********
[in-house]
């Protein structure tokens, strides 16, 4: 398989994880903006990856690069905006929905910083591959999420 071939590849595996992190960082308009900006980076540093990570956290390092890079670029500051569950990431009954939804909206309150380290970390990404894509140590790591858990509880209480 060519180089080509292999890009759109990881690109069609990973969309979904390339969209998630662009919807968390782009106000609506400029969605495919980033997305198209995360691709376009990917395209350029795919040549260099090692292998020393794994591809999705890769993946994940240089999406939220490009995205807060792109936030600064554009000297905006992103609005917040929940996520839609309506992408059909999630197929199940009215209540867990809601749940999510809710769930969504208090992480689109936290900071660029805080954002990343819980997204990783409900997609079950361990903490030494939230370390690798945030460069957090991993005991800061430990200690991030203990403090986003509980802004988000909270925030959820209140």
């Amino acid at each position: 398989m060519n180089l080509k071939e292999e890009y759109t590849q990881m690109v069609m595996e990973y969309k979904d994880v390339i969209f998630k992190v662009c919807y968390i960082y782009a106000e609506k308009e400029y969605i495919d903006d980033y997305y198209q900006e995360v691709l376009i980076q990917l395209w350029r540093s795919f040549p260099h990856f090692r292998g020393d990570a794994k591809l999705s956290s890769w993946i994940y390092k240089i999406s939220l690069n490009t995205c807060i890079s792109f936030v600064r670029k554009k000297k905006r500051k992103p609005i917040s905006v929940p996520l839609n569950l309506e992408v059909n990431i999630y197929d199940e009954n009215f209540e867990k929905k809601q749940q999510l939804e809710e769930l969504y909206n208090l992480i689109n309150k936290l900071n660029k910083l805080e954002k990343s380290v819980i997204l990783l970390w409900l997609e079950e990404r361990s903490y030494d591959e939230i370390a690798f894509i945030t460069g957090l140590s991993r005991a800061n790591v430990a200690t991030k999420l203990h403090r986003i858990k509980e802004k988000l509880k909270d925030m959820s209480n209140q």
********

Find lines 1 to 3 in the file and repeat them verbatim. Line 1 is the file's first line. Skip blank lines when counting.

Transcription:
[in-house]
């Protein structure tokens, strides 16, 4: 398989994880903006990856690069905006929905910083591959999420 071939590849595996992190960082308009900006980076540093990570956290390092890079670029500051569950990431009954939804909206309150380290970390990404894509140590790591858990509880209480 060519180089080509292999890009759109990881690109069609990973969309979904390339969209998630662009919807968390782009106000609506400029969605495919980033997305198209995360691709376009990917395209350029795919040549260099090692292998020393794994591809999705890769993946994940240089999406939220490009995205807060792109936030600064554009000297905006992103609005917040929940996520839609309506992408059909999630197929199940009215209540867990809601749940999510809710769930969504208090992480689109936290900071660029805080954002990343819980997204990783409900997609079950361990903490030494939230370390690798945030460069957090991993005991800061430990200690991030203990403090986003509980802004988000909270925030959820209140």
């Amino acid at each position: 398989m060519n180089l080509k071939e292999e890009y759109t590849q990881m690109v069609m595996e990973y969309k979904d994880v390339i969209f998630k992190v662009c919807y968390i960082y782009a106000e609506k308009e400029y969605i495919d903006d980033y997305y198209q900006e995360v691709l376009i980076q990917l395209w350029r540093s795919f040549p260099h990856f090692r292998g020393d990570a794994k591809l999705s956290s890769w993946i994940y390092k240089i999406s939220l690069n490009t995205c807060i890079s792109f936030v600064r670029k554009k000297k905006r500051k992103p609005i917040s905006v929940p996520l839609n569950l309506e992408v059909n990431i999630y197929d199940e009954n009215f209540e867990k929905k809601q749940q999510l939804e809710e769930l969504y909206n208090l992480i689109n309150k936290l900071n660029k910083l805080e954002k990343s380290v819980i997204l990783l970390w409900l997609e079950e990404r361990s903490y030494d591959e939230i370390a690798f894509i945030t460069g957090l140590s991993r005991a800061n790591v430990a200690t991030k999420l203990h403090r986003i858990k509980e802004k988000l509880k909270d925030m959820s209480n209140q």